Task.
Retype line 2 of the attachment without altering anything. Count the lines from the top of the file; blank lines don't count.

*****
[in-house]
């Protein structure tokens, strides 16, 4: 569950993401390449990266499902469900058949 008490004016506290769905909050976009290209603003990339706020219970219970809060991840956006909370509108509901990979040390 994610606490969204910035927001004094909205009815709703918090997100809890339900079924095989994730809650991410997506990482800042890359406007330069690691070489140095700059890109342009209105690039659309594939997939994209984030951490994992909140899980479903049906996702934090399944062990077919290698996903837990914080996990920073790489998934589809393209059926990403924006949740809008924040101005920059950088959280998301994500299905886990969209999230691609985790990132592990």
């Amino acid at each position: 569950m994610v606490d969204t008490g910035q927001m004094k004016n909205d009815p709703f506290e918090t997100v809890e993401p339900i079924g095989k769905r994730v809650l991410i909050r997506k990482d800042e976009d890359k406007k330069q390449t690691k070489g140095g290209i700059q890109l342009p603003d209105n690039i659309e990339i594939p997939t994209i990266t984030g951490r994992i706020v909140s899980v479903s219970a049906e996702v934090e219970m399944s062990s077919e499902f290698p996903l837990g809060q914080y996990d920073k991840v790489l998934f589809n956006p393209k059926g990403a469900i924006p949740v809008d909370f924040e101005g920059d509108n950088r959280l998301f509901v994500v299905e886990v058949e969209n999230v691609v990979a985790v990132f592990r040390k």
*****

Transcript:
């Protein structure tokens, strides 16, 4: 569950993401390449990266499902469900058949 008490004016506290769905909050976009290209603003990339706020219970219970809060991840956006909370509108509901990979040390 994610606490969204910035927001004094909205009815709703918090997100809890339900079924095989994730809650991410997506990482800042890359406007330069690691070489140095700059890109342009209105690039659309594939997939994209984030951490994992909140899980479903049906996702934090399944062990077919290698996903837990914080996990920073790489998934589809393209059926990403924006949740809008924040101005920059950088959280998301994500299905886990969209999230691609985790990132592990």